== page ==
Coaching and Mentoring

Advanced Firefighters are viewed as experienced and skilled members of the crew by less experienced and less skilled newer members.

There will be many opportunities to coach and mentor newer members. A newer member is typically quite willing to be guided and advised by someone with experience.

You are also responsible for your role in the team to help ensure that the team meets the required performance standards. This means that sometimes you will be acting as a mentor or coach to other team members in meeting objectives and goals.

While there are many definitions of coaching and mentoring, it is generally agreed that:

  • Coaching is to guide and encourage less experienced members through finer points of a task
  • Mentoring is a process of informal transmission of knowledge

Coaching and mentoring are about giving people confidence as they achieve competence.

Ideally, it is best to create learning opportunities throughout practical activities as well as providing examples of experience.

Important things to remember are:

  • Be patient
  • Ensure the information you provide is current and correct
  • Encourage members to think ahead to what might happen
  • Explain your actions during training and during routine activities

If you see that someone is having difficulties, is uncertain of what they are doing or has misunderstood the task, you should take the initiative to help them out through coaching and mentoring. This is not the same as being a trainer or an assessor. You will not be expected to conduct training sessions, as such, for firefighters. However, you will be expected to guide and encourage less experienced firefighters through the finer points of what they are doing. For example, you might not be asked to train members in pumps and pumping, but you can show a trainee a specific task within that training, such as how to operate a particular pump primer. You might also be asked to monitor a trainee while they practice operating a pump and mentor them through any problems they might encounter.


Advanced Firefighters are viewed as experienced and skilled members of the crew by less experienced and less skilled newer members.

There will be many opportunities to coach and mentor newer members. A newer member is typically quite willing to be guided and advised by someone with experience.

You are also responsible for your role in the team to help ensure that the team meets the required performance standards. This means that sometimes you will be acting as a mentor or coach to other team members in meeting objectives and goals.

While there are many definitions of coaching and mentoring, it is generally agreed that:

  • Coaching is to guide and encourage less experienced members through finer points of a task
  • Mentoring is a process of informal transmission of knowledge

Coaching and mentoring are about giving people confidence as they achieve competence.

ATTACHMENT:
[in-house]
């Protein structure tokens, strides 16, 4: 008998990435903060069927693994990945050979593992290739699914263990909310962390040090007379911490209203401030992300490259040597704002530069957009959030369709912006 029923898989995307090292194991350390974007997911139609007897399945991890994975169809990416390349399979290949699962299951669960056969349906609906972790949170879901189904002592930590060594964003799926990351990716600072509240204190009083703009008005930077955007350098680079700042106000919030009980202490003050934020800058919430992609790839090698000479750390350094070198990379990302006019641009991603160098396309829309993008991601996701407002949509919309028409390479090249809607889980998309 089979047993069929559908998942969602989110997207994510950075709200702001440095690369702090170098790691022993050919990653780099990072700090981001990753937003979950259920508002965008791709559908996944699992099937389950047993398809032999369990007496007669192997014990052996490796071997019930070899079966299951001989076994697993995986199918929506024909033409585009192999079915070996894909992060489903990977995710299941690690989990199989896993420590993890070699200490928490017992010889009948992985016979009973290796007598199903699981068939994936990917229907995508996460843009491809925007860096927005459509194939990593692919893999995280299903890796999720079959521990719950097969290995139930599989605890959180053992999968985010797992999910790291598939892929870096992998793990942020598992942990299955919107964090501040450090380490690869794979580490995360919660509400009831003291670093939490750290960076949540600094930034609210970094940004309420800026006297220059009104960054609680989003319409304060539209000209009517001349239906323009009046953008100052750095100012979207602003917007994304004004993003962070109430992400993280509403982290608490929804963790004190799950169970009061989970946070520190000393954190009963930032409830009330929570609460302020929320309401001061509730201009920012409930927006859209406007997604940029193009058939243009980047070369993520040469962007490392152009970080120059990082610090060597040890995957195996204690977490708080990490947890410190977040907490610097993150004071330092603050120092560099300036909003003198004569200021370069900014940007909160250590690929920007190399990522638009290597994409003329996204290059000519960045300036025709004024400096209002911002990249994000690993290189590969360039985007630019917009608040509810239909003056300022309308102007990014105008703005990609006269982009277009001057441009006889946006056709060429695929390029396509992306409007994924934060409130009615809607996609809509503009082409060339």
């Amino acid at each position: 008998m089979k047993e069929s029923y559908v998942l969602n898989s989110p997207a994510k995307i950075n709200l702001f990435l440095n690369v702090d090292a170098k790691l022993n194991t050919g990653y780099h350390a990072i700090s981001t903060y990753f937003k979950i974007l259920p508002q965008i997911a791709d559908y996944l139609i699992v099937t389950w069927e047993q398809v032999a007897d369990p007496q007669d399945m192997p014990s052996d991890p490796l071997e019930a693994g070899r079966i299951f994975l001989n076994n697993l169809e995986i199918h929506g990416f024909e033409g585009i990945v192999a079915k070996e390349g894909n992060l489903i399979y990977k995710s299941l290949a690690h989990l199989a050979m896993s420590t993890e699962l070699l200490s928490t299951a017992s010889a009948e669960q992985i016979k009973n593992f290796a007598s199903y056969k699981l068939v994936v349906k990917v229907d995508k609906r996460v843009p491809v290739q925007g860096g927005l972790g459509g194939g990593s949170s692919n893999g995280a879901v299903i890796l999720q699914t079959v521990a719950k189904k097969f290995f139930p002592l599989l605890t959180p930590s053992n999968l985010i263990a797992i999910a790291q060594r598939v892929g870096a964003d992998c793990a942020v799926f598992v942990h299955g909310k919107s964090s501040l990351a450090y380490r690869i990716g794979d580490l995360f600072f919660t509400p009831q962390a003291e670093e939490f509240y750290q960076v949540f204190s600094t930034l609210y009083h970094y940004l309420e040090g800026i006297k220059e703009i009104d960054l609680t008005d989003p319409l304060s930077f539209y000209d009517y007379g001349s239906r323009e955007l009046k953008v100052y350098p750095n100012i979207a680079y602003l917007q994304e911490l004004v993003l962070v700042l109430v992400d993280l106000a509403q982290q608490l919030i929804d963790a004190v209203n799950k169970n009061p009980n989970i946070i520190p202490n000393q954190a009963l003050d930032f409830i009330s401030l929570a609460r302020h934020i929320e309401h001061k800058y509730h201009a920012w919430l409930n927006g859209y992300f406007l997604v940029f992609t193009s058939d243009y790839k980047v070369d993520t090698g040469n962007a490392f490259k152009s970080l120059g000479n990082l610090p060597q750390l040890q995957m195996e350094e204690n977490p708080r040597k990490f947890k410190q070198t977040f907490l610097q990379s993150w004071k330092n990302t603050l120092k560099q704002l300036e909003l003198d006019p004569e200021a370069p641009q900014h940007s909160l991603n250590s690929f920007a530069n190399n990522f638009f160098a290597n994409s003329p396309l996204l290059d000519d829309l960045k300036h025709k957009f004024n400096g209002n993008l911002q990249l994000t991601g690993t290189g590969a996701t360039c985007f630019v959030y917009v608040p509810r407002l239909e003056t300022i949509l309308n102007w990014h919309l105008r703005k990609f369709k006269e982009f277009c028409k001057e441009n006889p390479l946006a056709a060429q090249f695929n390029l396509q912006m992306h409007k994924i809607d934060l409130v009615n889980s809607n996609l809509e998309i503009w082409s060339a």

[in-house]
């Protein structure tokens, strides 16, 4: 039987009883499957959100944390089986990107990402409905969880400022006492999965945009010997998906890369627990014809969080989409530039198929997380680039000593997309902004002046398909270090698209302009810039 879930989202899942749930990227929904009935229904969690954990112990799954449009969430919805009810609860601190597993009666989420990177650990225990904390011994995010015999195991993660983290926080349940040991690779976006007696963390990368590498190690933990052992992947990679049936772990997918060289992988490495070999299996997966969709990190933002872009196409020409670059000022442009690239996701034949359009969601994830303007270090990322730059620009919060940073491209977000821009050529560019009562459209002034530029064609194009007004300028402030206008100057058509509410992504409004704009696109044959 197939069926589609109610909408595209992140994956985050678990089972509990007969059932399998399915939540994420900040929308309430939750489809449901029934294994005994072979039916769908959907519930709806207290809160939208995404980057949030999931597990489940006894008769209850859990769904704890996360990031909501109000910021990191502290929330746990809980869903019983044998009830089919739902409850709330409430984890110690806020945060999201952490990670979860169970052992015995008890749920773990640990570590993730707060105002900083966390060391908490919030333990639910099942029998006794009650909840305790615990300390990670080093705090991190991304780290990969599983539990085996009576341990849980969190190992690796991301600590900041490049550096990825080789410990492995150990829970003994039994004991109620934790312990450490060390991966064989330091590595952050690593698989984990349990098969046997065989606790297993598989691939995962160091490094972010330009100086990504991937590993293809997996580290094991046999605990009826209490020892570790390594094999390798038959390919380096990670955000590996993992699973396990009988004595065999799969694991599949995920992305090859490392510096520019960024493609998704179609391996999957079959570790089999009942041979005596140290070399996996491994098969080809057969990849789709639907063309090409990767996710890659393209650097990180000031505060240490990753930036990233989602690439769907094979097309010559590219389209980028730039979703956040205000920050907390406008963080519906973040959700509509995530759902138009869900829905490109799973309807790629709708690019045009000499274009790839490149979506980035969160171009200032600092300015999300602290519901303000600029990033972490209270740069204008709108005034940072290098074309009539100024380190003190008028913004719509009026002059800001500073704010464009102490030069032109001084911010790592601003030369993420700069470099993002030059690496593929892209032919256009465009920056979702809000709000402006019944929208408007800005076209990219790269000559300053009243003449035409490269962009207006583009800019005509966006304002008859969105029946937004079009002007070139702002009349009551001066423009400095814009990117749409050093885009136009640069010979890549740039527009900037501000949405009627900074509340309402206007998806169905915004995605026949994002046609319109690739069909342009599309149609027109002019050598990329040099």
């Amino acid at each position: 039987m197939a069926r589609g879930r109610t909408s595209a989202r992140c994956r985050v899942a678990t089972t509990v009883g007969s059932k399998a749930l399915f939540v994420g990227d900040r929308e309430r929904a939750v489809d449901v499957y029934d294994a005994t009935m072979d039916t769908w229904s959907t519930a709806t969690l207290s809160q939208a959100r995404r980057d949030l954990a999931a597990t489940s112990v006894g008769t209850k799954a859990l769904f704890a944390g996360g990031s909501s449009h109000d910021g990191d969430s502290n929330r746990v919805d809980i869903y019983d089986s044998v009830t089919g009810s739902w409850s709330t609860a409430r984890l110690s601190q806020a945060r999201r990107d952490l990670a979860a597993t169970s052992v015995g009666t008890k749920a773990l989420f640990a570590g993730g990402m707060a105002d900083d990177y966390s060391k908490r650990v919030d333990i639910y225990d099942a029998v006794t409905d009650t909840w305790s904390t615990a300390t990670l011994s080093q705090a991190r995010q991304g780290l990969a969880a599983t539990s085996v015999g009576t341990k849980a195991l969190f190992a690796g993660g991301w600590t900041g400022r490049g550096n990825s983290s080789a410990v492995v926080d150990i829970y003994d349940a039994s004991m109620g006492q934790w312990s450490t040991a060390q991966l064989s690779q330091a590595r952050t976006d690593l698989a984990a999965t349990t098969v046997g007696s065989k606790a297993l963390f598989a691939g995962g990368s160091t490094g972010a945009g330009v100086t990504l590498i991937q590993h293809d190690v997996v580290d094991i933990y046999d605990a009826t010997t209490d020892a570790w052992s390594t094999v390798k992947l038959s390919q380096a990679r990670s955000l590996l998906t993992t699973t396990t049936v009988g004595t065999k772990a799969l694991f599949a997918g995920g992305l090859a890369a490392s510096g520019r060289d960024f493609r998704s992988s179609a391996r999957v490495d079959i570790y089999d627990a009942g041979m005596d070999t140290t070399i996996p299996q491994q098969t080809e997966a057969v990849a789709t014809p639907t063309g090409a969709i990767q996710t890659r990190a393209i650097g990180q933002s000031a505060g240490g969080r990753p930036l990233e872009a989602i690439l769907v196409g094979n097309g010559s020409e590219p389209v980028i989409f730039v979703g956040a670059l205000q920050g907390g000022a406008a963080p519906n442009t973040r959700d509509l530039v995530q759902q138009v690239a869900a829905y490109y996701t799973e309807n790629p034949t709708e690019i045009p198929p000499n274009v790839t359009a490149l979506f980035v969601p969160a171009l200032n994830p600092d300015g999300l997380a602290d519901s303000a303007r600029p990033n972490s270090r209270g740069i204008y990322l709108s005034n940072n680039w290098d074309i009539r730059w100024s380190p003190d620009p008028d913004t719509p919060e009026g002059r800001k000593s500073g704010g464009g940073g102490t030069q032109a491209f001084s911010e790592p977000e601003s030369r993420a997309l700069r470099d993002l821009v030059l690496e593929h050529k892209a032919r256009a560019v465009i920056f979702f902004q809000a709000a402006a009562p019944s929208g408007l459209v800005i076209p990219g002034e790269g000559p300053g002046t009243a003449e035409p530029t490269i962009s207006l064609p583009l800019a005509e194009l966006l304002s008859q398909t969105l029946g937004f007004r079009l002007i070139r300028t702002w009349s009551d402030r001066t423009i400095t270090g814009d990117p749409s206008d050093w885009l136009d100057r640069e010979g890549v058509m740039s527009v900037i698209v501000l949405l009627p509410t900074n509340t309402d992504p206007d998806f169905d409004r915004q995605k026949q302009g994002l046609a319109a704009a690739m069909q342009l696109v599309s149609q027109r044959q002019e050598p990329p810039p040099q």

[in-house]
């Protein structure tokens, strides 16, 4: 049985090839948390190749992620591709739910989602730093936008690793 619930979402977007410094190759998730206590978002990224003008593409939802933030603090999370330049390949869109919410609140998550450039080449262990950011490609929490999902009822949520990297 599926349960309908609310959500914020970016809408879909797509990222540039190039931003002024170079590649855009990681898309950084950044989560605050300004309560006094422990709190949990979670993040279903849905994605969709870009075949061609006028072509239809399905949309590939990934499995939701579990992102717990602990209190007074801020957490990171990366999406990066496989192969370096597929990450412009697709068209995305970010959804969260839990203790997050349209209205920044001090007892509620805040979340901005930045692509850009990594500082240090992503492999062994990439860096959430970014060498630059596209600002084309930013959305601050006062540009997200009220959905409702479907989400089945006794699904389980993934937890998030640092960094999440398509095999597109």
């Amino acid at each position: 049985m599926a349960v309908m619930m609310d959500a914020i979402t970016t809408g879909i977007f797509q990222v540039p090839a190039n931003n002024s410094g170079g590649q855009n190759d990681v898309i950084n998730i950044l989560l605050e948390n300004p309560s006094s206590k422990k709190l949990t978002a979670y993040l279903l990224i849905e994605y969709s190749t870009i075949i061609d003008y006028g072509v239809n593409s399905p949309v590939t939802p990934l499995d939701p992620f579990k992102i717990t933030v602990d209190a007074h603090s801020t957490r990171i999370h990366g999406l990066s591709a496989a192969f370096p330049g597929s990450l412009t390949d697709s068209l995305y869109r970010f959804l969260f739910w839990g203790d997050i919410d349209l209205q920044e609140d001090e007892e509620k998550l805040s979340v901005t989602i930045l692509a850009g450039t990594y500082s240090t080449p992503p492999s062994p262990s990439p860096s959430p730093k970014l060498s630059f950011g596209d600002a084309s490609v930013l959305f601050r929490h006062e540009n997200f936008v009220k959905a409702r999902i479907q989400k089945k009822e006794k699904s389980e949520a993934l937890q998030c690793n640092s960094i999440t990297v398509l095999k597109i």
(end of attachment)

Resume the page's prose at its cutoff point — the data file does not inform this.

Ideally, it is best to create learning opportunities throughout practical activities as well as providing examples of experience.

Important things to remember are:

  • Be patient
  • Ensure the information you provide is current and correct
  • Encourage members to think ahead to what might happen
  • Explain your actions during training and during routine activities

If you see that someone is having difficulties, is uncertain of what they are doing or has misunderstood the task, you should take the initiative to help them out through coaching and mentoring. This is not the same as being a trainer or an assessor. You will not be expected to conduct training sessions, as such, for firefighters. However, you will be expected to guide and encourage less experienced firefighters through the finer points of what they are doing. For example, you might not be asked to train members in pumps and pumping, but you can show a trainee a specific task within that training, such as how to operate a particular pump primer. You might also be asked to monitor a trainee while they practice operating a pump and mentor them through any problems they might encounter.

Every member that you work with will have different levels of experience or capability. In a high pressure environment, it is very easy to slip into behaviour that could compromise your whole team. Rather than being critical of a person, if the time is available, take that time to show them how something should be done. Also, people often learn more effectively by doing that task, so if you choose to just do the task for them, they will not learn and the team will be less effective.

Ensure that what you tell people is correct. Lots of fireground myths (some of them dangerous), start because someone gives a false or imprecise reply to a question, rather than admit they aren’t sure and need to check the answer. Other members will generally follow what you do, rather than what you say.

Always ensure that what you do is a model of good, safe working practice.

Understanding key aspects of successful coaching will help you to help your team members in ways that are best for them. Some helpful things to remember while coaching and mentoring are:

  • Set high expectations of performance
  • Offer challenging ideas
  • Help build self confidence
  • Encourage professional behaviour
  • Confront issues
  • Teach by example
  • Offer support and encouragement
  • Encourage self awareness
  • Share knowledge
  • Build rapport and trust
  • Take an interest in a person's career development

Always take the opportunity to acknowledge an example of a recent success, no matter how big or small.